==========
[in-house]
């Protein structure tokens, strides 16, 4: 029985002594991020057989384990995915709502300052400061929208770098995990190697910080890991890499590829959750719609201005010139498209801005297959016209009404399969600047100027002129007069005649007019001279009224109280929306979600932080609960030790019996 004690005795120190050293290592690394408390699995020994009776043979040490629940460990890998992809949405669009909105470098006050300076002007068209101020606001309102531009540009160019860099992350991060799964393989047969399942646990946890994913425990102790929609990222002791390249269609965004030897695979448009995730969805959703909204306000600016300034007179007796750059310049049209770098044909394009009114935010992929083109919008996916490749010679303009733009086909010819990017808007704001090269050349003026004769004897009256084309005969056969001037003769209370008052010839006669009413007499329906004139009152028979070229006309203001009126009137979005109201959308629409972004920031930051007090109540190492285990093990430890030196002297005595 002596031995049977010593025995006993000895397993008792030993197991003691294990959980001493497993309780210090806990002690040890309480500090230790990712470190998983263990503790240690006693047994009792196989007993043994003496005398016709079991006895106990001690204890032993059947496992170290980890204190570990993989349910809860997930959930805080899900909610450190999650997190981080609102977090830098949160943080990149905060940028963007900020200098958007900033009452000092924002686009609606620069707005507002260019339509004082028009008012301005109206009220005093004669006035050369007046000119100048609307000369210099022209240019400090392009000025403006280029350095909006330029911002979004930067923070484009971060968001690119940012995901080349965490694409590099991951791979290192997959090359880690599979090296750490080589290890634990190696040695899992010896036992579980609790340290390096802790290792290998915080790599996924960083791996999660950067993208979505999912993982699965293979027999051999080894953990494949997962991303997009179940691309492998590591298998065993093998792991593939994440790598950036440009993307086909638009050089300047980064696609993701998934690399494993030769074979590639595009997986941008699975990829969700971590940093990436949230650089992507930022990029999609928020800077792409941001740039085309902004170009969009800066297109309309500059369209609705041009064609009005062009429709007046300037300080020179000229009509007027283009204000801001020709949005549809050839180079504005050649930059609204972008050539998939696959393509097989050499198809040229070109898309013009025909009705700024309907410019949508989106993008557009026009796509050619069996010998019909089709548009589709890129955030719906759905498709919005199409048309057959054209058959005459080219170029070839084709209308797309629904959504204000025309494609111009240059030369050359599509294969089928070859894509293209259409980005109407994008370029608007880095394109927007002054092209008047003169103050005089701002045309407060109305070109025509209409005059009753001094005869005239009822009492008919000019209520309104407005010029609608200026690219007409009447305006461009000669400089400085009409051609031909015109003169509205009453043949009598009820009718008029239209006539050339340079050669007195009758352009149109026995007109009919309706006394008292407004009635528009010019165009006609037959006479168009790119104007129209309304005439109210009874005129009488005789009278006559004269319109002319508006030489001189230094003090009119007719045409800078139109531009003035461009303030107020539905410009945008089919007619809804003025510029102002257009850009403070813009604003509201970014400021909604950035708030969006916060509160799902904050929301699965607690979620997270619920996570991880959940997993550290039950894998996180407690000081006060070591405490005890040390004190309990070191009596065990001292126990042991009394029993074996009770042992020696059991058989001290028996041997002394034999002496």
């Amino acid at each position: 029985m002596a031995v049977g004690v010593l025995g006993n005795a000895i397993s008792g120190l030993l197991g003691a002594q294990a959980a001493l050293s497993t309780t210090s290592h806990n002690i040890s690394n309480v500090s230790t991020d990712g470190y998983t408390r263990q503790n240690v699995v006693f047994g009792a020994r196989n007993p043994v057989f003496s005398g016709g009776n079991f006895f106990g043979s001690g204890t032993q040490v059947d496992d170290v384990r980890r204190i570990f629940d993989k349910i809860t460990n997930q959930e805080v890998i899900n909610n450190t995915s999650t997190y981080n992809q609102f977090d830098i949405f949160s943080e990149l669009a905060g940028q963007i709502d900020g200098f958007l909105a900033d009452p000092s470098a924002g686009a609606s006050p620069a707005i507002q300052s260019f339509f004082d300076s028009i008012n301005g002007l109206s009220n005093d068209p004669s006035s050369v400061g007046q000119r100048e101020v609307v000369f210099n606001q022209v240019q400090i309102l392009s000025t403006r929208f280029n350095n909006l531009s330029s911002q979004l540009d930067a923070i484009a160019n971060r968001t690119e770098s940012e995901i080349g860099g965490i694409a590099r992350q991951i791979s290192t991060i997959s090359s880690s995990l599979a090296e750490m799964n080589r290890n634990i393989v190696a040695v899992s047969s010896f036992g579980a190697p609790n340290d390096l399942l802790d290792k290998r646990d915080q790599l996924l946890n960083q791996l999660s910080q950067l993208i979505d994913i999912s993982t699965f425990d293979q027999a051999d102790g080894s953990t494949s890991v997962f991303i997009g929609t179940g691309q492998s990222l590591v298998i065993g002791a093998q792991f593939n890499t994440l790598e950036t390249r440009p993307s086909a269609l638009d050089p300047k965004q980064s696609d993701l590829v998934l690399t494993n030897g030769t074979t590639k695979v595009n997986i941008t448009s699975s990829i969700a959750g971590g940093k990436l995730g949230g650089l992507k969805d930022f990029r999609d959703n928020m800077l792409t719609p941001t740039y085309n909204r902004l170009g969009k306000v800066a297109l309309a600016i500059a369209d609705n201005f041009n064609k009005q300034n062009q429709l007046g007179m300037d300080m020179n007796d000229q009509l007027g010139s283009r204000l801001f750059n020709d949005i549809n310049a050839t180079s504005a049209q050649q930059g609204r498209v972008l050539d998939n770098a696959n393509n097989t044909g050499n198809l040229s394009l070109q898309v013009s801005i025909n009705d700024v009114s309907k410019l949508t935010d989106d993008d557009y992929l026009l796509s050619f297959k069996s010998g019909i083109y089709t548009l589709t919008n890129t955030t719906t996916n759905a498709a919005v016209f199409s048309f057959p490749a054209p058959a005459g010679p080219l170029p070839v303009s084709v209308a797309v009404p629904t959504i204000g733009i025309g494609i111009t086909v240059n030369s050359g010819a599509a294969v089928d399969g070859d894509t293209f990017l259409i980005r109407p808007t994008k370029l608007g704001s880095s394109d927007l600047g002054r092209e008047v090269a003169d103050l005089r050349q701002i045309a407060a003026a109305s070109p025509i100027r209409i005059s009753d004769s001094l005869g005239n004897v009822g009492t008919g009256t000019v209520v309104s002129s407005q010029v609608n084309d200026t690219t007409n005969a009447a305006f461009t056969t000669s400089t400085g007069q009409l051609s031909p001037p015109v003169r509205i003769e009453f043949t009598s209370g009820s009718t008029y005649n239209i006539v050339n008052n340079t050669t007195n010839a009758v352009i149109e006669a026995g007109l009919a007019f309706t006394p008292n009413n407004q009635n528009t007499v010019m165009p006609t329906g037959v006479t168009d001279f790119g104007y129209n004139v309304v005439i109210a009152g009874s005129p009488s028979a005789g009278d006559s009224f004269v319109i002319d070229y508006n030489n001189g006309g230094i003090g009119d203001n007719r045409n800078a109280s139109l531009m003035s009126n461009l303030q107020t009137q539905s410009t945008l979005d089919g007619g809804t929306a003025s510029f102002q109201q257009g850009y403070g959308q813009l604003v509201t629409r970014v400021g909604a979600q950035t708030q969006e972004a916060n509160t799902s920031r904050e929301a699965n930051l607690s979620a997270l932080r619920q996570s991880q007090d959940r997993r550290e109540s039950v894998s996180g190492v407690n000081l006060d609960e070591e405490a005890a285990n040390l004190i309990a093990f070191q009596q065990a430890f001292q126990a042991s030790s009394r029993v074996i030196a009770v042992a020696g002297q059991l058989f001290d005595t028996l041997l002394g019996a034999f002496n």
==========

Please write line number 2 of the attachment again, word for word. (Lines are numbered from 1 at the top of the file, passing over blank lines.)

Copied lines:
């Protein structure tokens, strides 16, 4: 029985002594991020057989384990995915709502300052400061929208770098995990190697910080890991890499590829959750719609201005010139498209801005297959016209009404399969600047100027002129007069005649007019001279009224109280929306979600932080609960030790019996 004690005795120190050293290592690394408390699995020994009776043979040490629940460990890998992809949405669009909105470098006050300076002007068209101020606001309102531009540009160019860099992350991060799964393989047969399942646990946890994913425990102790929609990222002791390249269609965004030897695979448009995730969805959703909204306000600016300034007179007796750059310049049209770098044909394009009114935010992929083109919008996916490749010679303009733009086909010819990017808007704001090269050349003026004769004897009256084309005969056969001037003769209370008052010839006669009413007499329906004139009152028979070229006309203001009126009137979005109201959308629409972004920031930051007090109540190492285990093990430890030196002297005595 002596031995049977010593025995006993000895397993008792030993197991003691294990959980001493497993309780210090806990002690040890309480500090230790990712470190998983263990503790240690006693047994009792196989007993043994003496005398016709079991006895106990001690204890032993059947496992170290980890204190570990993989349910809860997930959930805080899900909610450190999650997190981080609102977090830098949160943080990149905060940028963007900020200098958007900033009452000092924002686009609606620069707005507002260019339509004082028009008012301005109206009220005093004669006035050369007046000119100048609307000369210099022209240019400090392009000025403006280029350095909006330029911002979004930067923070484009971060968001690119940012995901080349965490694409590099991951791979290192997959090359880690599979090296750490080589290890634990190696040695899992010896036992579980609790340290390096802790290792290998915080790599996924960083791996999660950067993208979505999912993982699965293979027999051999080894953990494949997962991303997009179940691309492998590591298998065993093998792991593939994440790598950036440009993307086909638009050089300047980064696609993701998934690399494993030769074979590639595009997986941008699975990829969700971590940093990436949230650089992507930022990029999609928020800077792409941001740039085309902004170009969009800066297109309309500059369209609705041009064609009005062009429709007046300037300080020179000229009509007027283009204000801001020709949005549809050839180079504005050649930059609204972008050539998939696959393509097989050499198809040229070109898309013009025909009705700024309907410019949508989106993008557009026009796509050619069996010998019909089709548009589709890129955030719906759905498709919005199409048309057959054209058959005459080219170029070839084709209308797309629904959504204000025309494609111009240059030369050359599509294969089928070859894509293209259409980005109407994008370029608007880095394109927007002054092209008047003169103050005089701002045309407060109305070109025509209409005059009753001094005869005239009822009492008919000019209520309104407005010029609608200026690219007409009447305006461009000669400089400085009409051609031909015109003169509205009453043949009598009820009718008029239209006539050339340079050669007195009758352009149109026995007109009919309706006394008292407004009635528009010019165009006609037959006479168009790119104007129209309304005439109210009874005129009488005789009278006559004269319109002319508006030489001189230094003090009119007719045409800078139109531009003035461009303030107020539905410009945008089919007619809804003025510029102002257009850009403070813009604003509201970014400021909604950035708030969006916060509160799902904050929301699965607690979620997270619920996570991880959940997993550290039950894998996180407690000081006060070591405490005890040390004190309990070191009596065990001292126990042991009394029993074996009770042992020696059991058989001290028996041997002394034999002496």